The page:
Tags: buffett | rail | shipping

Rail Traffic Burnishing Buffett’s Early Call on Recovery

Monday, 09 April 2012 05:08 PM

Was Warren Buffett on the right track with his major railroad buy in 2009? Increasingly, it appears so, despite the slow, uneven recovery so far.

Buffett spent $34 billion to buy Burlington Northern Santa Fe Corp. in November of that year. The country’s No. 2 railway, it moves a lot of agricultural products and coal for power. It was, in short, a big bet on an imminent U.S. recovery.

According to the Association of American Railroads (AAR), U.S. rail carloads originated in March 2012 totaled 1,123,298, down 69,190 carloads or 5.8 percent, compared with March 2011.

Intermodal volume in March 2012 was 928,350 containers and trailers, up 31,348 units or 3.5 percent compared with March 2011.

Twelve of the 20 commodity groups tracked by AAR showed gains in March 2012 compared with the same month last year, including petroleum and petroleum products, up 9,052 carloads or 34.2 percent; motor vehicles and parts, up 9,032 carloads or 15.3 percent; steel and other primary metal products, up 3,459 carloads or 8.3 percent; crushed stone, gravel, and sand, up 3,211 carloads or 4.8 percent; and metallic ores, up 1,642 carloads or 8.1 percent.

Despite wavering stock prices and uncertainty about the Fed’s decisions ahead, Buffett’s bet could continue to play out, if rail traffic is any indicator, writes Todd Sullivan, general partner in Rand Strategic Partners in Massachusetts.

In a blog post at StockTwits, Sullivan points out that rail traffic has held up better than he had expected, largely on construction materials and autos.“As I read the data coming out and observe the key indicators we follow I am becoming more convinced, those who ‘sell in April/May and go away’ are going to regret that decision,” Sullivan contends.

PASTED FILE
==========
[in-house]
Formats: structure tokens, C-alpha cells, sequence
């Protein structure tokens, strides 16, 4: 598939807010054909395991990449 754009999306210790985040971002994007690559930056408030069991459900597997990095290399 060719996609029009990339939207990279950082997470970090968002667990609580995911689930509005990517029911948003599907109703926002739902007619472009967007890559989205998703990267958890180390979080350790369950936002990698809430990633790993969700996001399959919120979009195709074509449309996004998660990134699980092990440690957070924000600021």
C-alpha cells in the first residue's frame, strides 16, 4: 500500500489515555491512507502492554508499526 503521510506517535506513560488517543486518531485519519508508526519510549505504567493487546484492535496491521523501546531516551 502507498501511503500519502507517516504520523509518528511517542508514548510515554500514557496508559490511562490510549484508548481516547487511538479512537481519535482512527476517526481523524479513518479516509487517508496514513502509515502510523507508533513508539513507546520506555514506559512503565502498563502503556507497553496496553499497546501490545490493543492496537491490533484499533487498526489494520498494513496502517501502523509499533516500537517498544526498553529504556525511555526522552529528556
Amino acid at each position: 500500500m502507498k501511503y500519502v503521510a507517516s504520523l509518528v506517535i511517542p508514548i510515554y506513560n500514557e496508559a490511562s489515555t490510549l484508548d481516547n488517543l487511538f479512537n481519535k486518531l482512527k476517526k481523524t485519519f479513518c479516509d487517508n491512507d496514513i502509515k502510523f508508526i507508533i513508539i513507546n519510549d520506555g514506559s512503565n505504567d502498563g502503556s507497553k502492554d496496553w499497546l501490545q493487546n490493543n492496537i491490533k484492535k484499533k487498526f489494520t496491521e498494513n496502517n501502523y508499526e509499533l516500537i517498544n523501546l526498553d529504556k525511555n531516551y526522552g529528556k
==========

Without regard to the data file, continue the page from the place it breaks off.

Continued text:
Buffett also is gaining ground on a decision by the White House to reject a pipeline project that would have brought oil from Canada’s oil sands regions.

Railroads can move the oil if the pipeline is not built, according to a State Department review obtained by Bloomberg News. “Whatever people bring to us, we’re ready to haul,” a Buffett spokeswoman told Bloomberg. If Keystone XL “doesn’t happen, we’re here to haul.”

News of a recovery is premature, warns Nouriel Roubini, head of Roubini Global Economics.

“The recovery is anemic, subpar, below trend, below potential,” Roubini tells The New York Times. “Final sales are barely growing. So I don’t see a sustainable recovery coming from that.”

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Monday, 09 April 2012 05:08 PM
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